The original question was about how to modify oEmbed output. That’s a completely different filter and using the right one gets you a targeted solution that will work (should work anyways) at any place the oEmbed output is used.

Last year Mika Epstein posted a plugin called Rickroll that does exactly what it sounds like. It takes oEmbed video and replaces it with the Rickroll video.

You can learn a lot looking at other people’s code. It also has exactly what I needed to examine and make the modification to the YouTube oEmbed html.

Here’s the new code in a plugin.

add_filter('embed_oembed_html','mh_adjustyoutube',10,3);
function mh_adjustyoutube( $html, $url, $args ) {
if ( strstr($url, 'youtube.com') ) {
	// Replace ?feature=oembed
	$mh_new = str_replace( "?feature=oembed" , "?wmode=transparent" , $html );
	// Append wmode="Opaque"
	$mh_new = preg_replace( '/></iframe>$/' , ' wmode="Opaque">' , $mh_new );
	$html = $mh_new;
}
// Modified or not return $html
return $html;
}

This has fewer lines, simpler logic, and it is a solution that specifically filters the oEmbed output. It directly addresses the original question and can be used where ever the oEmbed code gets outputted.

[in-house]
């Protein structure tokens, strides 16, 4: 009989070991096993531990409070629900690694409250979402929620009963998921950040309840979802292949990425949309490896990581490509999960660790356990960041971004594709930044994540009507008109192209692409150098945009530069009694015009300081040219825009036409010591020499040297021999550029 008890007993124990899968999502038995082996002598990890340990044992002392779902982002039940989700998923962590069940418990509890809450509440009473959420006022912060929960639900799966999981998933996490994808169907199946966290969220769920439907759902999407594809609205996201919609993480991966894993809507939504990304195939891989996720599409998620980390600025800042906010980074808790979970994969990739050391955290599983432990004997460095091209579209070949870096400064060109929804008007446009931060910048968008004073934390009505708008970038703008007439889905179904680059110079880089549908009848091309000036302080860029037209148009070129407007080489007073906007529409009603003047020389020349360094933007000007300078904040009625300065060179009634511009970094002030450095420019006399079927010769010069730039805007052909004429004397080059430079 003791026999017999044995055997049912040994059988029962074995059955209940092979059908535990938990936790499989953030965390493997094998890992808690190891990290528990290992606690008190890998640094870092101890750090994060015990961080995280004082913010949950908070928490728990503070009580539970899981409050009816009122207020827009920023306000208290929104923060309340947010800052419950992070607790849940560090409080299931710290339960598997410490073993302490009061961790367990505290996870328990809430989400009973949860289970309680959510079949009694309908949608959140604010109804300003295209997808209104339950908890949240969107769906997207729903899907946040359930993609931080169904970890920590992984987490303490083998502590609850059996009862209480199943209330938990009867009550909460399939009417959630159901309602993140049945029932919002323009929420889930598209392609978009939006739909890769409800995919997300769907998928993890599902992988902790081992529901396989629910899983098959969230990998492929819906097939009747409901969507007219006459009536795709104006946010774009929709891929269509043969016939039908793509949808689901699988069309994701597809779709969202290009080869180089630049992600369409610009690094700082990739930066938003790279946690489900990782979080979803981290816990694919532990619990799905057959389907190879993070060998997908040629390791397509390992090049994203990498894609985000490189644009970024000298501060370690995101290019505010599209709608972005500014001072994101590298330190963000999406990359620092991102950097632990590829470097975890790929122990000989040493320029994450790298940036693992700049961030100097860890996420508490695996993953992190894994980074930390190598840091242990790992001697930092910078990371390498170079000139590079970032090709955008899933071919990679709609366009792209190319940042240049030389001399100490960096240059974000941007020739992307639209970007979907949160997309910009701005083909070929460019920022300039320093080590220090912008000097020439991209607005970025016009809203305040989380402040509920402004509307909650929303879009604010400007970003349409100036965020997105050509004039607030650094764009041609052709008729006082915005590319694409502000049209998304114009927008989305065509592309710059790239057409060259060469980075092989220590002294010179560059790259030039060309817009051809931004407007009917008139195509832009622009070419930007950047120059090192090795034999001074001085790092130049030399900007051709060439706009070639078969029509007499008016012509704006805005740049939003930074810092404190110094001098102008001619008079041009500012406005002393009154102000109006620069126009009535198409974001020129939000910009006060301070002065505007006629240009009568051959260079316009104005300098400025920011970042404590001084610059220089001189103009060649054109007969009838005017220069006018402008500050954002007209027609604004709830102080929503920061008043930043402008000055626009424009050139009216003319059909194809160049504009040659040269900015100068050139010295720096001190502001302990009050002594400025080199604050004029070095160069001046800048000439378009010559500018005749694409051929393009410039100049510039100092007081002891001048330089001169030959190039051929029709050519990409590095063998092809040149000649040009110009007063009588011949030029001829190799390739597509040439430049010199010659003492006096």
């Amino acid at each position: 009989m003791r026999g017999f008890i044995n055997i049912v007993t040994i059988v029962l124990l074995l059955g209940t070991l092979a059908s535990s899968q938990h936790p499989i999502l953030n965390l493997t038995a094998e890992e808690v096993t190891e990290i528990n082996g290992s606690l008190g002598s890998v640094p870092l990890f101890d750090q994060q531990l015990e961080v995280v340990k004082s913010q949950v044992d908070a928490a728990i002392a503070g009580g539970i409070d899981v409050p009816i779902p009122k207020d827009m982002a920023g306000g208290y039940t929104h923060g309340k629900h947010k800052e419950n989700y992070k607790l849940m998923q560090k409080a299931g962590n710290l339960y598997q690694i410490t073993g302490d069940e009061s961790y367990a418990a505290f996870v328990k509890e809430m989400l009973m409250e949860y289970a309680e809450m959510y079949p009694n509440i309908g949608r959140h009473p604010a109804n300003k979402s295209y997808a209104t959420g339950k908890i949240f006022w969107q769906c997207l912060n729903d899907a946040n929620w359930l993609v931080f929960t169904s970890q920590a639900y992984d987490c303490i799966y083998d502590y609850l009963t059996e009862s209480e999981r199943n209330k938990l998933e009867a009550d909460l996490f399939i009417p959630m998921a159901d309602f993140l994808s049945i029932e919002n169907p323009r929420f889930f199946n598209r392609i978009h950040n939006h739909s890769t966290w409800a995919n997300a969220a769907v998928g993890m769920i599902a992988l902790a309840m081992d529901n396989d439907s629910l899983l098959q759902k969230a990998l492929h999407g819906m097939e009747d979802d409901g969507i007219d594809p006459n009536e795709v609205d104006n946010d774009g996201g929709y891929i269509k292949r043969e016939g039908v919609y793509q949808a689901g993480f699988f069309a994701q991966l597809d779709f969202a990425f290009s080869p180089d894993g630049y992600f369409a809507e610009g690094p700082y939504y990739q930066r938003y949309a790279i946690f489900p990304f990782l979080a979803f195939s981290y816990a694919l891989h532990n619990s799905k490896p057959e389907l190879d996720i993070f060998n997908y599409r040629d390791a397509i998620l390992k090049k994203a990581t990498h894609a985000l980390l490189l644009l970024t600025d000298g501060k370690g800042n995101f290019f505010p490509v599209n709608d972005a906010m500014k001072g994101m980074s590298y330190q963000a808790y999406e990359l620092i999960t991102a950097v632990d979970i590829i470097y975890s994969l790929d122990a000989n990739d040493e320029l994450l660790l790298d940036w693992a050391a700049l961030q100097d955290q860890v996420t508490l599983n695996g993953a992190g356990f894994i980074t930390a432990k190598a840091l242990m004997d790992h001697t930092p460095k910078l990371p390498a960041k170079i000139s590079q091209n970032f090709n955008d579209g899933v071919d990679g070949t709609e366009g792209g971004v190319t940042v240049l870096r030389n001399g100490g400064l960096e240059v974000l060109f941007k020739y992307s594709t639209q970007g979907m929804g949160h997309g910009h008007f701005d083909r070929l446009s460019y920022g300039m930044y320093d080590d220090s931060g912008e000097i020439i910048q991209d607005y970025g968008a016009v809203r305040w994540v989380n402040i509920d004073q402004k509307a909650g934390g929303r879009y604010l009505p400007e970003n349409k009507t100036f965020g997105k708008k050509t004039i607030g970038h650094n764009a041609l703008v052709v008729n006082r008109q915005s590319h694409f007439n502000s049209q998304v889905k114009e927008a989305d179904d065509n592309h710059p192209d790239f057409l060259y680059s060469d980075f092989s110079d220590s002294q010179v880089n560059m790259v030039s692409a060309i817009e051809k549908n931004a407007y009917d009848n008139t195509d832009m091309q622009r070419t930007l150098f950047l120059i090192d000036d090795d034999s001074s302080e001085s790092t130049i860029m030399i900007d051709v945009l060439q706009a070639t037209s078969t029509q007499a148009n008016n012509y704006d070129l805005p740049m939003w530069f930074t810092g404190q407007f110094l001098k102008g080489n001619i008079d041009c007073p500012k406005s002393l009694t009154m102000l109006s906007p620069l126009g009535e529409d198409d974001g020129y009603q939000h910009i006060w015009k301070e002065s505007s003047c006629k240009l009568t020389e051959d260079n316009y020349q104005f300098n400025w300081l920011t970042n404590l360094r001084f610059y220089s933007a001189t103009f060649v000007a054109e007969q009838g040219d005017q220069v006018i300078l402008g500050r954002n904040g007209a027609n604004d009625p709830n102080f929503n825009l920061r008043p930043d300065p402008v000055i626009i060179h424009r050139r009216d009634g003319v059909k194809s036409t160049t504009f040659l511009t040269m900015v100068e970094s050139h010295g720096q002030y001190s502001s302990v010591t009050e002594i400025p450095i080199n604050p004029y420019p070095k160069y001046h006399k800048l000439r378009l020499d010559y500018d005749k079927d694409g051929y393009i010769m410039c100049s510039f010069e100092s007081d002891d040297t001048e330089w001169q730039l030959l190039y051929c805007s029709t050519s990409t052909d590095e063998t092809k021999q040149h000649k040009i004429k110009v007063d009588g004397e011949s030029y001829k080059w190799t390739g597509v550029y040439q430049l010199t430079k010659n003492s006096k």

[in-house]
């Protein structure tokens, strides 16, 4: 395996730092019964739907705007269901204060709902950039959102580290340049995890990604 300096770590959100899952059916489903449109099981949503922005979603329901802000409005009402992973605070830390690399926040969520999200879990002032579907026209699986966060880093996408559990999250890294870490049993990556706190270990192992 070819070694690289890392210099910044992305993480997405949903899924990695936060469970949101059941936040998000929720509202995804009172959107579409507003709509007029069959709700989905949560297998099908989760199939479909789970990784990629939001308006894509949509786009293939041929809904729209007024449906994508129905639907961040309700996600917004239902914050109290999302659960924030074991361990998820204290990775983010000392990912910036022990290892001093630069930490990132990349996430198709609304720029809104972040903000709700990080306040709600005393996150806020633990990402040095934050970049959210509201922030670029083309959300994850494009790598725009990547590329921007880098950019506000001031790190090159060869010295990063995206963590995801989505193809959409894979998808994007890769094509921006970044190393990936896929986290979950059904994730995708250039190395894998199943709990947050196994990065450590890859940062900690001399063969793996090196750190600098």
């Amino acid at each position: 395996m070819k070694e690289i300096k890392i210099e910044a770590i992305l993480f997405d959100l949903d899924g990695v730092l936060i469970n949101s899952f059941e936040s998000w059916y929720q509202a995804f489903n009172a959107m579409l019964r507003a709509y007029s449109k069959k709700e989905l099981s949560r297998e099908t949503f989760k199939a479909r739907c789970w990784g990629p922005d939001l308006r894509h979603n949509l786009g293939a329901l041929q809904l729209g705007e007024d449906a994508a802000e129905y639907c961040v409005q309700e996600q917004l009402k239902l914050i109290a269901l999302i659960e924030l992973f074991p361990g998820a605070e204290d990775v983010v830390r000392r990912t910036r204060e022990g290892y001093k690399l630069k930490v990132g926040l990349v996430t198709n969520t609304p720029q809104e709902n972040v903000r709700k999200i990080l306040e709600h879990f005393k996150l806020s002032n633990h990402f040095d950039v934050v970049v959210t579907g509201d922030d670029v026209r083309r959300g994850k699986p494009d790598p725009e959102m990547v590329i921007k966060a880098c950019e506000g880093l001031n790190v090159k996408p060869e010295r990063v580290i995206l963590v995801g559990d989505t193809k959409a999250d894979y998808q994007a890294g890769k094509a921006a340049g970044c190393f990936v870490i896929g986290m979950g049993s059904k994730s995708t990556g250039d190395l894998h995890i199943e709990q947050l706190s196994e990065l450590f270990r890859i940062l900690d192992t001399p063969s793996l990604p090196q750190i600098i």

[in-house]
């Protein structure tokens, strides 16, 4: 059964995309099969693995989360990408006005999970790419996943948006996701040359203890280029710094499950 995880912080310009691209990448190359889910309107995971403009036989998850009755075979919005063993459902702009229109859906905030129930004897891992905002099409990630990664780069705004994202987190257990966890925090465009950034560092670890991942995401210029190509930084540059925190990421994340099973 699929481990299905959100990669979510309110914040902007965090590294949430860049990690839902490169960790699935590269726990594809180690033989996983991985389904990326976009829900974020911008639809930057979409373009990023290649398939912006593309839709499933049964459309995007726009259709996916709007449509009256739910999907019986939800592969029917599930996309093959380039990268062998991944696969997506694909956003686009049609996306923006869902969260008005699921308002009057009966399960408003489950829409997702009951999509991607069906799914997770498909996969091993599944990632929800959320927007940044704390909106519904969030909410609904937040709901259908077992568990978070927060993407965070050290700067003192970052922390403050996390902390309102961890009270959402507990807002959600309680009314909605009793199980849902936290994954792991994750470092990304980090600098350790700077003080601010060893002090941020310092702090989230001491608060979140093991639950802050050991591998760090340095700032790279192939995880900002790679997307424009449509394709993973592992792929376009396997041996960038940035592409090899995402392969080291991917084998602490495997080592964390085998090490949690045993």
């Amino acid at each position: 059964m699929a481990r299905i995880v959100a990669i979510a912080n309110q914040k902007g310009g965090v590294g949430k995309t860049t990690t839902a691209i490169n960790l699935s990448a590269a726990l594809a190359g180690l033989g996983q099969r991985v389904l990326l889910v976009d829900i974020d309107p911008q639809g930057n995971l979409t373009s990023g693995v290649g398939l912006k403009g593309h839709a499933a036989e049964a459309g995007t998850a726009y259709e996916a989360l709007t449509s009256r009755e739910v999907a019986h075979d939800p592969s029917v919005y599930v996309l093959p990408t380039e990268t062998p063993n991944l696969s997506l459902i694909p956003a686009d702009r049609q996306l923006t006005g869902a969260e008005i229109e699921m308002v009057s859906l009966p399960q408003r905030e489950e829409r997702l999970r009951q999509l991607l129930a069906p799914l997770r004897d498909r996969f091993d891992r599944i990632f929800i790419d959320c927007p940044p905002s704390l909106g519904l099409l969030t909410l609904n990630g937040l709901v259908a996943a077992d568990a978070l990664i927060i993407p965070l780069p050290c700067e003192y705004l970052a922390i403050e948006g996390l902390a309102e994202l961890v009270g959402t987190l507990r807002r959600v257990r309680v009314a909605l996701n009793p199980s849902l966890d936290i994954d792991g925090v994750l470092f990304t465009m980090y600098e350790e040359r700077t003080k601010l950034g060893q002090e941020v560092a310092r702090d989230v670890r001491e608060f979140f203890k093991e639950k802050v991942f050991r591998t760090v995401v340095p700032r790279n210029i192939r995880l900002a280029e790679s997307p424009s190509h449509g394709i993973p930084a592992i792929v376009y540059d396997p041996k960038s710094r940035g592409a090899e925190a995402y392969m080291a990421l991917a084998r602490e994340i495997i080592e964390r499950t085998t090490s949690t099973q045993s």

You can see an easier to read version via this new pastebin.com link.

The lesson I learned is this: using WordPress filters is a powerful feature but using them correctly is even better.

Jetpack Carousel for Themify themes

This is probably documented somewhere but I’m posting it here so I don’t forget (again).

I wanted to give Jetpack’s Carousel module a spin but the built in Themify Pretty Photo lightbox kept getting used instead.

To disable the PrettyPhoto lightbox add these lines to your child theme’s functions.php file.

add_action('wp_enqueue_scripts', 'mh_remove_pretty_photo', 20);
function mh_remove_pretty_photo() {
        wp_dequeue_style( 'pretty-photo' );
        wp_dequeue_script( 'pretty-photo' );
        wp_deregister_script( 'themify-carousel-js' );
}

That will let another lightbox be used instead such as Jetpack’s Carousel. The 20 argument in the add_action() is to make sure my function gets queued after the parent theme function.